What brought you to PSC?

Well, when I did my PhD, I mostly focused on enzyme structure and function, particularly on one enzyme called F1-ATP synthase, which is a quite famous protein.  It’s a nice machine. A molecular motor.  You feed it a chemical called ATP and it converts that chemical energy into mechanical rotations. It’s a wonderful example of  something nature has come up with to make life work.

After my PhD, I felt like it would be good for me to also see some other type of approaches to simulate biological systems, so I got in touch with Joel Stiles.  I knew I wanted to do some type of cell level simulation, and he was a pretty well-known person in that field.

Once I got here, I went from just studying single molecules to  studying whole cells and sub-cellular systems, synapses in this case.  It has been great to see different aspects and to learn new tools. It helps you to get a much better view of how to look at systems, to have a repertoire of methodologies that you can draw on  to approach them and to try to understand them. It’s really nice  to understand how things work.

Between your research and being the director of NRBSC, you must be very busy. Do you do anything  for fun?

I do a lot of running, although I’ve been slacking.   I used to run every day, but now it’s down to four or five times a week.  I’ll get back to every day eventually.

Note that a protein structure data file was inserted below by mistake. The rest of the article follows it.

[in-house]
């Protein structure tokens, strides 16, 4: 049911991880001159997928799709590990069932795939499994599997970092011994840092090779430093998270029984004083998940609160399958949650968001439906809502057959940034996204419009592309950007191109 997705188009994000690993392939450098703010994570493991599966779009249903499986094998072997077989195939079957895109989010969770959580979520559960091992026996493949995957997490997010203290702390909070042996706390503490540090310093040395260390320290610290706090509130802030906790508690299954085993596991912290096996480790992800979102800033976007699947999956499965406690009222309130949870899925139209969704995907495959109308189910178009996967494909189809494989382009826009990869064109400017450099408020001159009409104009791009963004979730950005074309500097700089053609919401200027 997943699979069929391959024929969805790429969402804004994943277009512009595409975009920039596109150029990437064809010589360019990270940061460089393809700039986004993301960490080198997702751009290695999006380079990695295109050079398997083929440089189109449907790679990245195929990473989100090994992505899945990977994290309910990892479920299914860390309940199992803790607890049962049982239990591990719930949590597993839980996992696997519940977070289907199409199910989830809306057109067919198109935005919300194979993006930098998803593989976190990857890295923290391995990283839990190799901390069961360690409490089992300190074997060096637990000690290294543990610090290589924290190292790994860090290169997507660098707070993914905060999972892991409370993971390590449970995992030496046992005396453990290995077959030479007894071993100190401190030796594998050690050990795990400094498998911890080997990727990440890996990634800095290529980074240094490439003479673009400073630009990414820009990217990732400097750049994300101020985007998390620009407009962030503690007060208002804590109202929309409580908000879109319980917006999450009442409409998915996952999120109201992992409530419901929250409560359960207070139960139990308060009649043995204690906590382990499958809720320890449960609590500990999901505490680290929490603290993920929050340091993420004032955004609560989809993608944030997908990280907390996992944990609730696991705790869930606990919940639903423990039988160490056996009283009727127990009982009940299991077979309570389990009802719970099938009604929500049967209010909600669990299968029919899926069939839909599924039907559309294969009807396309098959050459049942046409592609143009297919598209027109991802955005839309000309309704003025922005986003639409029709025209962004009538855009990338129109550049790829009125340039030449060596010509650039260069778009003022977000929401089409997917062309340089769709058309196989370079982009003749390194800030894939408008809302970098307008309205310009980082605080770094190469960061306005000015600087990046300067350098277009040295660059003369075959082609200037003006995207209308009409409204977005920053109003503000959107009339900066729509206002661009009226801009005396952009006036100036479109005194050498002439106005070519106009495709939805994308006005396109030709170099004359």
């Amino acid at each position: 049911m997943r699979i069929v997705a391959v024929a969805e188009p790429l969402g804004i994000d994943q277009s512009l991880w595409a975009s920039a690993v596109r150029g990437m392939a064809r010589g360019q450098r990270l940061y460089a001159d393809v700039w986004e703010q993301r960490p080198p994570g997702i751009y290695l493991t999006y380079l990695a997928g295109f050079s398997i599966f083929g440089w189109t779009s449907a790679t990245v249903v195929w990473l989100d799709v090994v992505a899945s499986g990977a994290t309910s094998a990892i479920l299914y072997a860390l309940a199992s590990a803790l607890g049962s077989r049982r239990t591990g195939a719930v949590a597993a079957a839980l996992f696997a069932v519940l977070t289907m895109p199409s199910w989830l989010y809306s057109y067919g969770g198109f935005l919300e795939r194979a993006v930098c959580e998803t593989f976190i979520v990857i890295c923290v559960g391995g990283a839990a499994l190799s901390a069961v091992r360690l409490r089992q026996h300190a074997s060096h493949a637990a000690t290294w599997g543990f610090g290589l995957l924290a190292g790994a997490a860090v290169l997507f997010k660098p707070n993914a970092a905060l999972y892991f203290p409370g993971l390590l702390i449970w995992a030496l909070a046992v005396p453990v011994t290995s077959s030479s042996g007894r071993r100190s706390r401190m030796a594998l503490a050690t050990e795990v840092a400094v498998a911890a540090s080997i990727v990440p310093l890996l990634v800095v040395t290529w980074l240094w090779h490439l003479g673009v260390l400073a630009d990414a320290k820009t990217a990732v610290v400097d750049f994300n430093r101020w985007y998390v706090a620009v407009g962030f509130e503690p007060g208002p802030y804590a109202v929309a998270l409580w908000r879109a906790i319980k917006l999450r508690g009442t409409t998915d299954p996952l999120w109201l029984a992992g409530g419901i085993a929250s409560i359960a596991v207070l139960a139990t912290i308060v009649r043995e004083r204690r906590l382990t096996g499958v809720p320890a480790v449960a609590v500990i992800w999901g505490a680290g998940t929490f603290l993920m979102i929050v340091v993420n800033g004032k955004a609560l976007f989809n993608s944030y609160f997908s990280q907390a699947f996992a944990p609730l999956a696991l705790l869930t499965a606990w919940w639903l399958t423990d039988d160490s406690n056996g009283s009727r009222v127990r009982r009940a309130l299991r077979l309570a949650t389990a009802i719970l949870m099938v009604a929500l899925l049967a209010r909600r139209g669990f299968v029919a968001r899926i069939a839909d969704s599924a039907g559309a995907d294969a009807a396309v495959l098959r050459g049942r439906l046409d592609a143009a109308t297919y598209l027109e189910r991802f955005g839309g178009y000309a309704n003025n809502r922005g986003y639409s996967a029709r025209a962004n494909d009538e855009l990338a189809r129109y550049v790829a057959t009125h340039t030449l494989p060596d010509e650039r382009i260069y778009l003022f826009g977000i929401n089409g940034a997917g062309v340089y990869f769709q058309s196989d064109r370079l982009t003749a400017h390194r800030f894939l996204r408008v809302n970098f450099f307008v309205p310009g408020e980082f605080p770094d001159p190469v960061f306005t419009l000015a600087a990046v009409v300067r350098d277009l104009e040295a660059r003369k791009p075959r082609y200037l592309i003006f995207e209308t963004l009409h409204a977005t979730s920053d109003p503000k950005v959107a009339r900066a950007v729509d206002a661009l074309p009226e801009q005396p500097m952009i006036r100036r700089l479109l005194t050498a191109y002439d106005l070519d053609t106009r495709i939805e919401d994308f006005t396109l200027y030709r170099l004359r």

Also, I do a lot of programming just for fun.  I enjoy it, so as a hobby, I spend most of my time coding.   I do a lot of reading, too.

What are you coding?

All sorts of stuff.   My wife is a knitter, so I’ve started writing some software for her to create knitting charts, called sconcho, that’s on SourceForge.

And what are you reading?

I usually go to Project Guttenburg and look at those books.  I started re-reading some of the books I read as a child, and right now I’m reading “The Last of the Mohicans” on my Kindle.

Do you still buy physical books?

I do, but I’ve reduced it a little bit.  I’m sort of a book nerd.  I have a pile of books that are unread.  I keep buying them and I keep cursing at myself for doing it.

I still prefer technical books as physical books.  I think the Kindle, to just read a novel, it’s fine.  But it’s inconvenient on a technical book that you have to flip back and forth a lot, and you have little notes in there and things, it’s hard to work. It’s different from having a physical book in your hands.   Then again, you only have so much space in your house, right?  It’s good that the e-books are not really taking up any space on your bookshelves.